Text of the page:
I have seen rock roses growing on steep, unirrigated embankments on the north side of the Foothill (210) Freeway as you approach Pasadena, as well as on the east side of the Golden State (5) Freeway as you approach Valencia. Close by on the same waterless slopes, I have also seen the pale orange flowers of native monkey flowers (Mimulus aurantiacus) bloom in profusion.
Fiberglass plant (Wigandia urens) is another species that is undeterred by precipitous terrain. For years, I have marveled each winter at the blooming of this curious species on the east side of Beverly Glen Boulevard, not far from Mulholland Drive. Heart-shaped leaves are over a foot in size and soft purple flowers rise above the foliage on long stalks.
Fiberglass plant gets its name from its prickly trichomes or leaf hairs which, research has shown, become more abundant as summer temperatures rise.
These insulating trichomes keep foliage cool and reduce transpiration or water loss through the leaves.
Dudleya, sometimes referred to as chalk liveforever, is the most outstanding succulent genus of Southern California. It seems to pop out at you on the side of the road from Wrightwood to Thousand Oaks. As long as the natural landscape is undisturbed, and even in some populated areas, dudleyas will find a home. Invariably, it seems, that home is found on the most vertically oriented location for miles around. Simply put, daredevil dudleyas are happiest hanging on the side of a cliff. I don’t know how they get there, but when you first see one nestled in the crevice of a dirt precipice or granite wall, you are caught completely off guard.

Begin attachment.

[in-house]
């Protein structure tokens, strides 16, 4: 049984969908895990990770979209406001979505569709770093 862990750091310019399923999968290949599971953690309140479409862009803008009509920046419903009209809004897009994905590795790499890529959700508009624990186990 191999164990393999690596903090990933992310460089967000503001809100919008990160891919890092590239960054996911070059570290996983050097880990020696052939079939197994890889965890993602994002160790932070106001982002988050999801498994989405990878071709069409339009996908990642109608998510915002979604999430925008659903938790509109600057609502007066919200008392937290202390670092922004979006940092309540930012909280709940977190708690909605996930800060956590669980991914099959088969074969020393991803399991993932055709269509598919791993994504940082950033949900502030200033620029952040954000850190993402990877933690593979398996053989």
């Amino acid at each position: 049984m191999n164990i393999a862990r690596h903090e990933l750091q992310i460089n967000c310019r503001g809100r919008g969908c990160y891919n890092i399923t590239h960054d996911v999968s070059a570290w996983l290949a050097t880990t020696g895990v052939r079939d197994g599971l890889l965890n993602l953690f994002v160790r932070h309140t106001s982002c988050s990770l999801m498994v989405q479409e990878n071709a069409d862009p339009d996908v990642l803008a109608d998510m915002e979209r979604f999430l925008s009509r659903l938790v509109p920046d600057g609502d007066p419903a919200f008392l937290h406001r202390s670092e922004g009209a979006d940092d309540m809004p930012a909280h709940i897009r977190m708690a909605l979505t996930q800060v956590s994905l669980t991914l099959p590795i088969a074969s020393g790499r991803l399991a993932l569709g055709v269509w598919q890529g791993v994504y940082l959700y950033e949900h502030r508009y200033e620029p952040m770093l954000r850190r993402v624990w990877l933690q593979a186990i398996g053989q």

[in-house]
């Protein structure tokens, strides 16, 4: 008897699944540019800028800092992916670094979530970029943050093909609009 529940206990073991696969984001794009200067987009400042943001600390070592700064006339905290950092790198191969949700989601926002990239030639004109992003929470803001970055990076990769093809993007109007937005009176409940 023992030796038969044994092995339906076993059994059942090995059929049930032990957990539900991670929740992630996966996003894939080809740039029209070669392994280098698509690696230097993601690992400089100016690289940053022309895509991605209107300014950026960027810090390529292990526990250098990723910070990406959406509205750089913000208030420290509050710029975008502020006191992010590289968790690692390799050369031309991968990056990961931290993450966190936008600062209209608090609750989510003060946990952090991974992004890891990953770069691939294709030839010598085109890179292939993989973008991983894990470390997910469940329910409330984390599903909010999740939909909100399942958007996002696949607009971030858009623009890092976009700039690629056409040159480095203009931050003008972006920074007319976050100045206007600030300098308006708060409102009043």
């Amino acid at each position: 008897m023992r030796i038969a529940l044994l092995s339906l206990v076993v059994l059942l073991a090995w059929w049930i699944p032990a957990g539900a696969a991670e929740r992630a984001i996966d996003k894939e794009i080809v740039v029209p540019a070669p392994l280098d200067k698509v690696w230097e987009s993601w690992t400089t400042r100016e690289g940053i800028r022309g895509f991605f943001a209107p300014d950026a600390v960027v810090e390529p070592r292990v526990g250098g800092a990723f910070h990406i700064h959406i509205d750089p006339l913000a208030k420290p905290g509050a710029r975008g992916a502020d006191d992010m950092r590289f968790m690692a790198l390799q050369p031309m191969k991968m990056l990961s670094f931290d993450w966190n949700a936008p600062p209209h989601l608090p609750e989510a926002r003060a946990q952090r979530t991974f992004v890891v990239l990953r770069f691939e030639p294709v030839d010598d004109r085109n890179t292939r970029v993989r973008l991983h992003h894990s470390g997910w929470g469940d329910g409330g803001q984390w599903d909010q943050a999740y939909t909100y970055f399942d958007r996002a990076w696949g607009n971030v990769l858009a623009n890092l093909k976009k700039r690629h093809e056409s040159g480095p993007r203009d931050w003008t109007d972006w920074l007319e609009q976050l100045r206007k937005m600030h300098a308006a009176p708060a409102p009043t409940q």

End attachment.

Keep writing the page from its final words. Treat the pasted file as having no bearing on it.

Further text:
Typically shaped as a rosette, with powder blue to white foliage, a dudleya in its habitat has an aura of unreality to it. A dudleya can seldom, if ever, be fully appreciated in a garden where it is usually situated as just one among an often large collection of succulents. These other succulent species may have their own unique characteristics, despite having rather humdrum habitats as compared to that of the dudleya.
From a reader:
I work as a docent in Placerita Canyon and I found it interesting to read in your column that manzanita leaves are good for poison ivy treatment.
Manzanitas are blooming right now on the Los Pinetos trail up Placerita Canyon trail and it looks like snow on the ground where the lantern flowers have dropped. Do you think manzanita would work on poison oak as well, since they tell us we only have poison oak (poison ivy is generally not found west of the Rockies) in Southern California? How would you apply it?
I am always looking for ways to soften the effects on kids when we hike. They seem to love to bounce into it.
– Jim Crowley, Saugus
There is anecdotal evidence that manzanita can be used to treat poison oak. Take leaves from manzanita branch tips and boil them in water. Apply the boiled concoction, still hot, with a cloth to the affected area and let it dry in the open air. Repeat this treatment three times a day for a few days. You can also try a product called mountain mud (www.mtmud.com), which contains infusions from manzanita and other plants.
Tip of the Week